Renault after Honda-Aus: Formula 1 should prefer new engine regulations

( – Formula 1 is actually supposed to run with the current generation of engines by the end of 2025: 1.6-liter V6 turbo hybrid units. But with the announced exit of Honda at the end of the coming season, Renault’s Cyril Abiteboul believes that a change in the engine rules could occur earlier than planned.

Cyril Abiteboul

Cyril Abiteboul sees Formula 1 under pressure because of the Honda exit



“I would like to say very clearly that we are not satisfied with the situation at Honda,” Abiteboul told “We have to call it what it is, it’s not a positive development for Formula 1.”

“We want a Formula 1 with car manufacturers, with OEMs, with engine suppliers. And having only three engine manufacturers is not a positive development. We have to draw some clear conclusions from this situation, and I do asked the umbrella organization to look into it more closely. “

Formula 1 must make it easier for manufacturers to get started

From Abiteboul’s point of view, Honda’s withdrawal is a clear sign that the current rules are not as successful as they should be and that the change should be brought forward from 2026 to encourage other manufacturers to get involved. Formula 1 sports director Ross Brawn recently admitted that this is unlikely to happen until new rules come into force.

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“The engine situation is simply intolerable,” says Abiteboul. “Mainly from an economic point of view, but also from a technological point of view. And I’m not sure if we can afford this point of view. (…) I would expect this development to give some serious consideration in relation to the planning of the next generation of engines triggers. “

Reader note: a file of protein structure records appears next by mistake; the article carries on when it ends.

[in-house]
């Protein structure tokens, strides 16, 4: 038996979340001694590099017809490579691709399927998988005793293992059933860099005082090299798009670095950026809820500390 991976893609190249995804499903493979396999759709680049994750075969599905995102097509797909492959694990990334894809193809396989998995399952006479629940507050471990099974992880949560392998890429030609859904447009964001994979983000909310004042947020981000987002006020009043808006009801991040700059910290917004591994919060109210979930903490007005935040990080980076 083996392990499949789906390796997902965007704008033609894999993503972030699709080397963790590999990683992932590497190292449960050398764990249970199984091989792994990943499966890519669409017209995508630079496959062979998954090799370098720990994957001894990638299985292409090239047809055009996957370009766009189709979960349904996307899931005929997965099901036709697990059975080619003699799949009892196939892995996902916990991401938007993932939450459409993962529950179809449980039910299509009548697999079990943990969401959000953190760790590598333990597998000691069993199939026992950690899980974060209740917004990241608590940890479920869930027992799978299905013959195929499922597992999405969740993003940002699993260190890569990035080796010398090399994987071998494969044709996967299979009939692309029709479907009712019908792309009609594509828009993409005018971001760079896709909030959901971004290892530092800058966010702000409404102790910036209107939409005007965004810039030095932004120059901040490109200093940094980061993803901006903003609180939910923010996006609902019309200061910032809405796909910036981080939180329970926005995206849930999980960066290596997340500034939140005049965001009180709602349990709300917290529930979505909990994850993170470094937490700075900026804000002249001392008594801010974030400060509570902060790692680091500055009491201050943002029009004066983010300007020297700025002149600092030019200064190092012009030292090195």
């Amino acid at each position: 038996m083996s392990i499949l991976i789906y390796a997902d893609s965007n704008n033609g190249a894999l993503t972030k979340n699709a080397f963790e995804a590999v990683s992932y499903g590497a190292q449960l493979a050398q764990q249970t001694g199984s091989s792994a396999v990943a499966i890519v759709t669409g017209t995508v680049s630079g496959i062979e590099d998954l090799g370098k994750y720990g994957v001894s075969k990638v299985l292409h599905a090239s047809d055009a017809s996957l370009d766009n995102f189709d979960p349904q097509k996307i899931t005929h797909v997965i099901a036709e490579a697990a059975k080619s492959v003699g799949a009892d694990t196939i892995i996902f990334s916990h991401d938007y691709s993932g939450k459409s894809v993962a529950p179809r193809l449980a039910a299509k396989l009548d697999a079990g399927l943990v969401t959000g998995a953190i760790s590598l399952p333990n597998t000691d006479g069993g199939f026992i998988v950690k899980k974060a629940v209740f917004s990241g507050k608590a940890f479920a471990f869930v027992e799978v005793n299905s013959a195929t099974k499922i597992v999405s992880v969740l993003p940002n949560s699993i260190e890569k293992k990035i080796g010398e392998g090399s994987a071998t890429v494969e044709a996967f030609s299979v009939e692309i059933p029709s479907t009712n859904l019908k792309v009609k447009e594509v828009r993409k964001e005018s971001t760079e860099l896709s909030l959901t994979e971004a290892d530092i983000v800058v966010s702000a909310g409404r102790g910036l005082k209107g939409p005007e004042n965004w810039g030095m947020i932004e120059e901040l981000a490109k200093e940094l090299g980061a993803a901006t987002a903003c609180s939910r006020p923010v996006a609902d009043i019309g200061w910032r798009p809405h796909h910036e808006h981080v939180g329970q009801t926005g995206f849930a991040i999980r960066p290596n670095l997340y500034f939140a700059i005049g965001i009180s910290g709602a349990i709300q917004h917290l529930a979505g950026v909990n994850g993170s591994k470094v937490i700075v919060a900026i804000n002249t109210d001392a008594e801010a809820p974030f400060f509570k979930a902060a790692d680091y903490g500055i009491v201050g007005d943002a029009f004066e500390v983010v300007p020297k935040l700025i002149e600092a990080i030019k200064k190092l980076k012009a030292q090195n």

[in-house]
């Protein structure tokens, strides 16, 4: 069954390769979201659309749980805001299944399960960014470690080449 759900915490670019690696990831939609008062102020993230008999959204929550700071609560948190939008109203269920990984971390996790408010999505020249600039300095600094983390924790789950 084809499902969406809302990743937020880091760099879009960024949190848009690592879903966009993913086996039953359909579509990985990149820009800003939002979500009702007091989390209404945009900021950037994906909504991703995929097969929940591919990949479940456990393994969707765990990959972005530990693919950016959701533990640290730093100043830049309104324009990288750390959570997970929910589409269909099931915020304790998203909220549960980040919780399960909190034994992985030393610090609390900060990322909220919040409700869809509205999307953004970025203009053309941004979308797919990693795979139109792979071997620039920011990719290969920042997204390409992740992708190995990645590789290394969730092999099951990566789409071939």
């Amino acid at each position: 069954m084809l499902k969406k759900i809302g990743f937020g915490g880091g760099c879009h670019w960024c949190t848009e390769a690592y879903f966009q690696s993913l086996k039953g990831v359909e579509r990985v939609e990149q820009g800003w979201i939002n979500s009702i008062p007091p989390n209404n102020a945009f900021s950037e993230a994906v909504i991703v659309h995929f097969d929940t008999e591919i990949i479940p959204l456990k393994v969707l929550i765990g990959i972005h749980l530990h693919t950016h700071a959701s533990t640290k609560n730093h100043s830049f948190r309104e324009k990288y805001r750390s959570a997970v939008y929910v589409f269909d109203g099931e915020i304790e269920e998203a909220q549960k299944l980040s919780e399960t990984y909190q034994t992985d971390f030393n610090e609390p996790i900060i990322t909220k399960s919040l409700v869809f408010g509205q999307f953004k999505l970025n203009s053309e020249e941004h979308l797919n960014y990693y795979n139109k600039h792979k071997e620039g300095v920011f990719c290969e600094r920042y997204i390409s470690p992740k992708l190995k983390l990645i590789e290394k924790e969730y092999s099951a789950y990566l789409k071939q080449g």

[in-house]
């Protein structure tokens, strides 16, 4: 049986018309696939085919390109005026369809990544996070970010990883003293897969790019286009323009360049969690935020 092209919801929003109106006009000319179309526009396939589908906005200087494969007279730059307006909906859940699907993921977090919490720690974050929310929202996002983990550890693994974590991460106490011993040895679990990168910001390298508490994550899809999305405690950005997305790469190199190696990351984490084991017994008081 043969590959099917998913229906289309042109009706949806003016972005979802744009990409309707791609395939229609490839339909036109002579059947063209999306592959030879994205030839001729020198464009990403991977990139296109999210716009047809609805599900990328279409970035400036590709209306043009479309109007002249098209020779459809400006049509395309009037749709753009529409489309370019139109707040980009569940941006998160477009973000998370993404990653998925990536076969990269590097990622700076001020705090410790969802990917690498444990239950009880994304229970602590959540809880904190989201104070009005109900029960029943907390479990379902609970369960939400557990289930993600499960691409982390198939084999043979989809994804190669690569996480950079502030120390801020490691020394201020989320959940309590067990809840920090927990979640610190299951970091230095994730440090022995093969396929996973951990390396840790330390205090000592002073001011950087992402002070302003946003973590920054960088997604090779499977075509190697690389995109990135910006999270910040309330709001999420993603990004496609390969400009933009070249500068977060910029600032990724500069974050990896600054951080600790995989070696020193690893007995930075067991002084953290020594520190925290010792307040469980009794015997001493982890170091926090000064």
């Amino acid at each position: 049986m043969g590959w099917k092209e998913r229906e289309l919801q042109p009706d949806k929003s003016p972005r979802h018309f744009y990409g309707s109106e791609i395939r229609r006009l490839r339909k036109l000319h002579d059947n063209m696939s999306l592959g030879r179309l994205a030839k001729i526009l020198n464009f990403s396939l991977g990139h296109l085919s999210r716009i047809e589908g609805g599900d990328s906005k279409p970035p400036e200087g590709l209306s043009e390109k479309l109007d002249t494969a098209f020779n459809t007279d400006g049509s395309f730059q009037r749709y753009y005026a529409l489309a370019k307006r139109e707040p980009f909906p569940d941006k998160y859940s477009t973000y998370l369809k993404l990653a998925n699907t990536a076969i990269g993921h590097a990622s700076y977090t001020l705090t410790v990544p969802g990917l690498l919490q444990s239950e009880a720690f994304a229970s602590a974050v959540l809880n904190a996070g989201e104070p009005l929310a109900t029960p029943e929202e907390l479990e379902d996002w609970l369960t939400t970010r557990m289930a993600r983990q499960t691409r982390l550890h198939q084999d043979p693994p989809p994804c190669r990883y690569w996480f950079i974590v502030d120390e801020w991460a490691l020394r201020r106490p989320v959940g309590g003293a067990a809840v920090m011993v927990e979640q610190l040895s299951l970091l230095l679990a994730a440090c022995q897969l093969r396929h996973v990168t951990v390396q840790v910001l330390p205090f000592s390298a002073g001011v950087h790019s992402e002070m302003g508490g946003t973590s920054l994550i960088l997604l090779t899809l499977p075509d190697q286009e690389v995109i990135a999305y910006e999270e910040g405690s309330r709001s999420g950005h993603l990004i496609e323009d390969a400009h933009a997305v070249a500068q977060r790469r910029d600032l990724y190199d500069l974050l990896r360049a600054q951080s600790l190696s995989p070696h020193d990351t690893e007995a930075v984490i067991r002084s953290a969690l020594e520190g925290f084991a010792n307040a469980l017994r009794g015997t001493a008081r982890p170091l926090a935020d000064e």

With the current rules, the sport is not attractive for new manufacturers given the resources required, the Renault team boss warns: “The ticket is so high in terms of costs, but also in terms of technology. Even if you spend an awful lot, it will be take a while to get there. “

Abiteboul: “We have to work harder on it”

More thought must be given to the ecological and economic sustainability of the engine. A lot has already been done in this regard, “but it is not enough,” said Abiteboul. “We have to work harder on it. Just as we have done a lot on the chassis side in the last few months, we have to do it on the engine side as well, if we don’t want Formula 1 to suffer further.”

According to Abiteboul, the fact that Honda justified its withdrawal from the premier class by wanting to focus on sustainability and climate neutrality in the future does not cast a good light on Formula 1. It missed an important opportunity.

“It’s just one more piece of evidence that we haven’t been able to bring together the right message and the right marketing for these engine regulations,” the Frenchman analyzes. “There is nothing more advanced in the world when it comes to the powertrain of a car. There is nothing that even comes close to this level of efficiency for light vehicles.”

Renault team boss complains of collective marketing failures

The Renault team boss believes that the manufacturers themselves have failed to better promote their technology. “It’s a bit sad that we didn’t do any collective work, not just Honda, all of us. Formula 1 missed an opportunity to take advantage of an advantage we have,” he says.

“We’ve invested a fortune in the platform, in the technology, probably billions. That’s just the basics of marketing. We have to let the world know what we’re doing, not just do it and complain about it.”

As Abiteboul notes: “Every now and then when the drivers talk about the engines they complain and it’s very unfortunate that we have very little opportunity to talk about how amazing the engines are. At the same time, I know that it’s difficult, and maybe we have to ask ourselves whether we even need to have this state of the art in engines.

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